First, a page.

4. Edward Bancroft, Arthur Lee, and John Williams the customs inspector (identified by the writing) need no introduction. Peeke Fuller and John Hobson we cannot trace. John Alleyne, John Ellis, Stephen Sayre, William Lee, John Ballendine, and Hugh Williamson appear above: XV, 182; XIX, 317 n; XX, 308 n, 371 n, 509 n. Of the remaining twenty signers two were from Boston. John Boylston (1709–95), a merchant, had come to England for his health in 1768 and remained until he died. Lyman H. Butterfield et al., eds., Adams Family Correspondence (4 vols. to date, Cambridge, Mass., 1963–73), IV, 201 n; Charles W. Parsons, “Zabdiel and John Boylston,” New England Hist. and Geneal. Register, XXXV (1881), 151–2. For Thomas Bromfield (1733–1816), who was engaged in trade with New England, see idem., XXVI (1872), 143; Quincy, Memoir, pp. 227, 230–1, 237, 274, 335, 340. Thomas Ruston (c. 1740–1804), a Pennsylvanian and classmate (and eventually bitter enemy) of Benjamin Rush, took his M.D. from Edinburgh in 1765 and practiced in London and Exeter; he was later in touch with BF in France. James McLachlan, Princetonians …: a Biographical Dictionary (1 vol. to date, Princeton, 1976—), pp. 402–7.
The next two were Marylanders. For meager information about Daniel Bowly (1745–1807) see Anna W. Rutledge, “Portraits Painted before 1900 in the Collection of the Maryland Historical Society,” Md. Hist. Mag., XLI (1946), 14. Joshua Johnson (1742–1802), the brother of the state’s first governor, will appear frequently in later volumes. He went to London in 1771 to represent an Annapolis firm, was an important tobacco dealer until the outbreak of war, then moved to Nantes as a merchant. Butterfield, ed., John Adams Diary, II, 300; Charles A. Barker, The Background of the Revolution in Maryland (New Haven and London, 1940), pp. 342–4; Edward S. Delaplaine, “The Life of Thomas Johnson,” Md. Hist. Mag., XIV (1919), 48. Thomas Barker (1713–89) was born in Massachusetts and moved to North Carolina, where he became a wealthy and prominent lawyer; his trip abroad is said to have lasted for seventeen years. Barker Newhall, The Barker Family of Plymouth Colony and County (Cleveland, O., [1901?]), pp. 17, 23–4; N.C. Hist. and Geneal. Register, I (1900), 515.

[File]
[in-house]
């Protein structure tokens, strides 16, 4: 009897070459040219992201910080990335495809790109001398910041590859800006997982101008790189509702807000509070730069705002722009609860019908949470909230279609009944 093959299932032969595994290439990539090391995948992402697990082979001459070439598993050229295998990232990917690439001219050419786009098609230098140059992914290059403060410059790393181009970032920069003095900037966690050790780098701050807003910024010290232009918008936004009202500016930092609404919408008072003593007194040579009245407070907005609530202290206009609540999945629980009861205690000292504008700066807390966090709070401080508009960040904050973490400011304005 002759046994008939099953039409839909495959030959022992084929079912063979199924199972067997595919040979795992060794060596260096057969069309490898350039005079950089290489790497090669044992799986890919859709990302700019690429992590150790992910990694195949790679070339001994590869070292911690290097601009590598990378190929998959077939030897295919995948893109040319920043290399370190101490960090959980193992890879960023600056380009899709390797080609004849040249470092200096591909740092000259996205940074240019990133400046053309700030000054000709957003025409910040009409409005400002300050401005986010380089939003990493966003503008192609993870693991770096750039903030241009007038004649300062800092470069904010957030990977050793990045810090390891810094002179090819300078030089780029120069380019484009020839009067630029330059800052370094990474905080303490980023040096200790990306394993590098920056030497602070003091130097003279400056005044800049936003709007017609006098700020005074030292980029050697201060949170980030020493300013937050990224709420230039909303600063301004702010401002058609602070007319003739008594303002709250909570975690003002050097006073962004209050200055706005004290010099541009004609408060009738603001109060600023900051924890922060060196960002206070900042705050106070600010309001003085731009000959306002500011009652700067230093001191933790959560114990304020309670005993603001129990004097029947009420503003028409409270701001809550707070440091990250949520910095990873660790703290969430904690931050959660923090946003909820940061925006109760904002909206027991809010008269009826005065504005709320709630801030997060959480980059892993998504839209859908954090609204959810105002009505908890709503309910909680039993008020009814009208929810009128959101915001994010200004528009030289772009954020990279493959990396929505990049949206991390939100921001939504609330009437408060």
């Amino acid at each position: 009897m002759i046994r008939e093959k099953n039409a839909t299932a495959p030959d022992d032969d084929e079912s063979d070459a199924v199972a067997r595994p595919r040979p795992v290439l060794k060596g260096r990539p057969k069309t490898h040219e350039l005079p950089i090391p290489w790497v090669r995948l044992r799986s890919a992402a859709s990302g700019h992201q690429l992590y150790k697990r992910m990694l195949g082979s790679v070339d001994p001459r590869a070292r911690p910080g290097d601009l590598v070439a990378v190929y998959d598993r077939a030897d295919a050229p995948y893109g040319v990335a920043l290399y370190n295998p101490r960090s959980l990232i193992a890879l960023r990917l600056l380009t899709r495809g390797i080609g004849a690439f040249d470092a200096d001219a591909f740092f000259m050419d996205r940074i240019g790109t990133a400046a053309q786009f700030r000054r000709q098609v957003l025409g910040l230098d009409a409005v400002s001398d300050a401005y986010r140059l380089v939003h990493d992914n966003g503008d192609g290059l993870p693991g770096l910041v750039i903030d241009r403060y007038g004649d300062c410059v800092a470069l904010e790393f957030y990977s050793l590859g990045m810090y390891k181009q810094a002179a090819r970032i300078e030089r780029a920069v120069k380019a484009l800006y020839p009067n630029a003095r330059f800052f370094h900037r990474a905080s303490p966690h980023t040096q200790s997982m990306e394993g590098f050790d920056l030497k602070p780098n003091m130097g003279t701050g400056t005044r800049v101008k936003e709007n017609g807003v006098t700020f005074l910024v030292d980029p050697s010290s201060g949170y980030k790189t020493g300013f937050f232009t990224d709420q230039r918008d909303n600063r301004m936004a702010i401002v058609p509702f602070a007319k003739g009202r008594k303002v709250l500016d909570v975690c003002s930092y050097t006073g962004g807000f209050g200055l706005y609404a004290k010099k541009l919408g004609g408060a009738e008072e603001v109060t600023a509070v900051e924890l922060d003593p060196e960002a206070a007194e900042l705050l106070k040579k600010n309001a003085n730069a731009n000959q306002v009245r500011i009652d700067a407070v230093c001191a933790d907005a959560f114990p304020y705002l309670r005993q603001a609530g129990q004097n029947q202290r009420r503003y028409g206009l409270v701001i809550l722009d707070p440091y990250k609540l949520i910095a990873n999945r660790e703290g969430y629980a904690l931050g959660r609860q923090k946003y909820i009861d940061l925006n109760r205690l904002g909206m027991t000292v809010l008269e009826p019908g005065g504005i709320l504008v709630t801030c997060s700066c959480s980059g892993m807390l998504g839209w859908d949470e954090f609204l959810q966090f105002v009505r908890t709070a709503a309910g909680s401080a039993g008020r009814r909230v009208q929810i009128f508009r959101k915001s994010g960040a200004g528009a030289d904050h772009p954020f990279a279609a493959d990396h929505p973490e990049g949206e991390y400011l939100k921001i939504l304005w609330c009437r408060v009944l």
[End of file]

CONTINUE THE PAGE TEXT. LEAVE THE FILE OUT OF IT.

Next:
The South Carolinian contingent was by far the largest. William Blake (1739–1803), educated in England and the heir to a fortune, served briefly in the South Carolina legislature and then went to England in 1774 for the rest of his life; although his South Carolina estate was amerced he died wealthy. Edward A. Jones, American Members of the Inns of Court (London, 1924), pp. 22–3; Sabine, Loyalists, I, 231; Langdon Cheves, “Blake of South Carolina,” S.C. Hist. and Geneal. Mag., I (1900), 161. Edward Fenwick (1726–75) had been living for some time in England and returned home later in 1774. Ibid., XIII (1912), 64; XIV (1913), 6–7. William H. Gibbes (1754–1834) was at this time a student at the Inner Temple; for his subsequent career see the DAB. Ralph Izard (1742–1804), Fenwick’s nephew, had been educated in England and returned there in 1771 (ibid.); he went to Paris in 1776 and, as one of BF’s bitter enemies, will appear prominently in later volumes. Henry Laurens (1724–92), a merchant and planter, will be equally prominent; he was in London to oversee his sons’ education and returned to Charleston at the end of the year. Ibid. William Middleton, like Fenwick an uncle of Ralph Izard, had estates in South Carolina and in Suffolk, and had moved to England in 1754; his eldest son, William Middleton, Jr. (1748–1829), graduated from Cambridge and visited America briefly, then returned and entered politics; he became an M.P. and died a baronet. Langdon Cheves, “Middleton of South Carolina,” S.C. Hist. and Geneal. Mag., I, 233–5; Namier and Brooke, House of Commons, III, 137. Isaac Motte (1738–95), a veteran of the French and Indian War, was apparently travelling; he was elected to the South Carolina provincial congress in 1774. S.C. Hist. and Geneal. Mag., IV (1903), 30, 32 n, 104, 216; Biographical Directory of the American Congress, 1774–1971 … ([Washington,] 1971), p. 1449. Philip Neyle (1751–80) was educated in England and admitted to the bar in 1773, and his fellow-Charlestonian, John Perroneau, had been at the Inner Temple since 1772; both returned to South Carolina and fought on the American side. Jones, op. cit., pp. 163–4, 168. Thomas Pinckney (1750–1828), a product of Oxford and the Middle Temple, returned home within the year; for his distinguished career see the DAB.
The petition to the King did not carry the names of five on this list, Alleyne, Bancroft, Bromfield, Sayre, and Williamson. Instead it carried seven new ones, three of which we cannot identify: Charles Fuller, James Marshall, and John Ward. The four others were all South Carolinians. Two Izard brothers were distant cousins of Ralph: Ralph, Jr., and Walter (d. 1788), who later played minor political roles in the state. Langdon Cheves, “Izard of South Carolina,” S.C. Hist. and Geneal. Mag., II (1901), 234, 236. The third, Joel Poinsett, was a doctor who died in Charleston: Elizabeth H. Jervey, “Death Notices from the State Gazette …,” ibid., LI (1950), 164. The fourth was John F. Grimke (1752–1819), a young graduate of Cambridge and the Middle Temple, who returned home eighteen months later to become a well known politician and jurist. DAB.